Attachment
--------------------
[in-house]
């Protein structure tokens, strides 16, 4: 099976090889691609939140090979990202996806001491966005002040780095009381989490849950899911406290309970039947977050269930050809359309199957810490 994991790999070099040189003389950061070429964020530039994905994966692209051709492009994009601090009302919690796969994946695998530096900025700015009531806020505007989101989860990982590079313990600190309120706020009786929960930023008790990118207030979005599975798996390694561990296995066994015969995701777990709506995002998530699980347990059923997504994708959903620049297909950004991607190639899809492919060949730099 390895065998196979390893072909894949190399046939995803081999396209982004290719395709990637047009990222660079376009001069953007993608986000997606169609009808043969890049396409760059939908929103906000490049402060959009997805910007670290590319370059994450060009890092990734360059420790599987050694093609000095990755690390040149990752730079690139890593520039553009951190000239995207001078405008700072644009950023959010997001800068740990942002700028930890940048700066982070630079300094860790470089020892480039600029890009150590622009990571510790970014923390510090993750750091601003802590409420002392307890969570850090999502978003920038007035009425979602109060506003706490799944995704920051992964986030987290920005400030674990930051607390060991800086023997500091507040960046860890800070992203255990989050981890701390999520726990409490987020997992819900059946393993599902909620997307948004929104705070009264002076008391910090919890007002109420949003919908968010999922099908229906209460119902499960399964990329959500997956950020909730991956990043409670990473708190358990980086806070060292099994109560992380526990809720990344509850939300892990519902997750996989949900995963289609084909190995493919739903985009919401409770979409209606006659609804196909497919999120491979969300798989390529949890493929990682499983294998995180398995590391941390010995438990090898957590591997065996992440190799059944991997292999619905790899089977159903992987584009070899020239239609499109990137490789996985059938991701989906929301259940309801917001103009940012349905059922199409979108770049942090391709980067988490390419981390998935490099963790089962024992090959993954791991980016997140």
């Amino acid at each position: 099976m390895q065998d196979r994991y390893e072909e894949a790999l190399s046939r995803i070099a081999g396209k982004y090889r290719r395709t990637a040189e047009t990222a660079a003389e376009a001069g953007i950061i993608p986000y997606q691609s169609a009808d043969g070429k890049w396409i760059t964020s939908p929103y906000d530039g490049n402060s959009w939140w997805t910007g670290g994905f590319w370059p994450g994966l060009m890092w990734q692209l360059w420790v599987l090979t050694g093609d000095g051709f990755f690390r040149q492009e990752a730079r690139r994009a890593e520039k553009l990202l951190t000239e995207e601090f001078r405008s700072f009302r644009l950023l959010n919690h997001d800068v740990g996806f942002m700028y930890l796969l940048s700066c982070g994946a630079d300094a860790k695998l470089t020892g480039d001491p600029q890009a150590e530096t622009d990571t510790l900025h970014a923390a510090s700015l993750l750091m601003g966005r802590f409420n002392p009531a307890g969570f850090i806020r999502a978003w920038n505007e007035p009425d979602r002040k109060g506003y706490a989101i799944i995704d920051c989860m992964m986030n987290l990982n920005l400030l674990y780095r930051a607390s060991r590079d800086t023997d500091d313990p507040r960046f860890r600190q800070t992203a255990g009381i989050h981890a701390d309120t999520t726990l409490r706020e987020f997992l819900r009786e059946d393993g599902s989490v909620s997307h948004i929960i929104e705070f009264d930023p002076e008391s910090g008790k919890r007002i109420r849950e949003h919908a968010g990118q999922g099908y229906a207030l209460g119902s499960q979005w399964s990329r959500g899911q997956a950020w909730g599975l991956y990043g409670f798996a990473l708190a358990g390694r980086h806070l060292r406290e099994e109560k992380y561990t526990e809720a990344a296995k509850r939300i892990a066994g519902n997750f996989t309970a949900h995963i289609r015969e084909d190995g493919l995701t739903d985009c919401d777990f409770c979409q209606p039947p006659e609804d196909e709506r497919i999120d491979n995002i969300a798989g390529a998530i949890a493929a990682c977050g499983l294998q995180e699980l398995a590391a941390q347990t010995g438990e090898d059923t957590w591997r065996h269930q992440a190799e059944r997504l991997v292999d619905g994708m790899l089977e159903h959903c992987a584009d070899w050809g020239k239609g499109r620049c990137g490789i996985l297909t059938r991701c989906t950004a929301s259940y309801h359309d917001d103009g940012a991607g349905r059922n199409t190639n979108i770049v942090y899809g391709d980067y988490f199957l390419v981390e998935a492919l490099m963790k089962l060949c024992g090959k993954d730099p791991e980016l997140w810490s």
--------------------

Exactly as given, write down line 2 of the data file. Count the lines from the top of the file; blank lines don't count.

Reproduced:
């Protein structure tokens, strides 16, 4: 099976090889691609939140090979990202996806001491966005002040780095009381989490849950899911406290309970039947977050269930050809359309199957810490 994991790999070099040189003389950061070429964020530039994905994966692209051709492009994009601090009302919690796969994946695998530096900025700015009531806020505007989101989860990982590079313990600190309120706020009786929960930023008790990118207030979005599975798996390694561990296995066994015969995701777990709506995002998530699980347990059923997504994708959903620049297909950004991607190639899809492919060949730099 390895065998196979390893072909894949190399046939995803081999396209982004290719395709990637047009990222660079376009001069953007993608986000997606169609009808043969890049396409760059939908929103906000490049402060959009997805910007670290590319370059994450060009890092990734360059420790599987050694093609000095990755690390040149990752730079690139890593520039553009951190000239995207001078405008700072644009950023959010997001800068740990942002700028930890940048700066982070630079300094860790470089020892480039600029890009150590622009990571510790970014923390510090993750750091601003802590409420002392307890969570850090999502978003920038007035009425979602109060506003706490799944995704920051992964986030987290920005400030674990930051607390060991800086023997500091507040960046860890800070992203255990989050981890701390999520726990409490987020997992819900059946393993599902909620997307948004929104705070009264002076008391910090919890007002109420949003919908968010999922099908229906209460119902499960399964990329959500997956950020909730991956990043409670990473708190358990980086806070060292099994109560992380526990809720990344509850939300892990519902997750996989949900995963289609084909190995493919739903985009919401409770979409209606006659609804196909497919999120491979969300798989390529949890493929990682499983294998995180398995590391941390010995438990090898957590591997065996992440190799059944991997292999619905790899089977159903992987584009070899020239239609499109990137490789996985059938991701989906929301259940309801917001103009940012349905059922199409979108770049942090391709980067988490390419981390998935490099963790089962024992090959993954791991980016997140």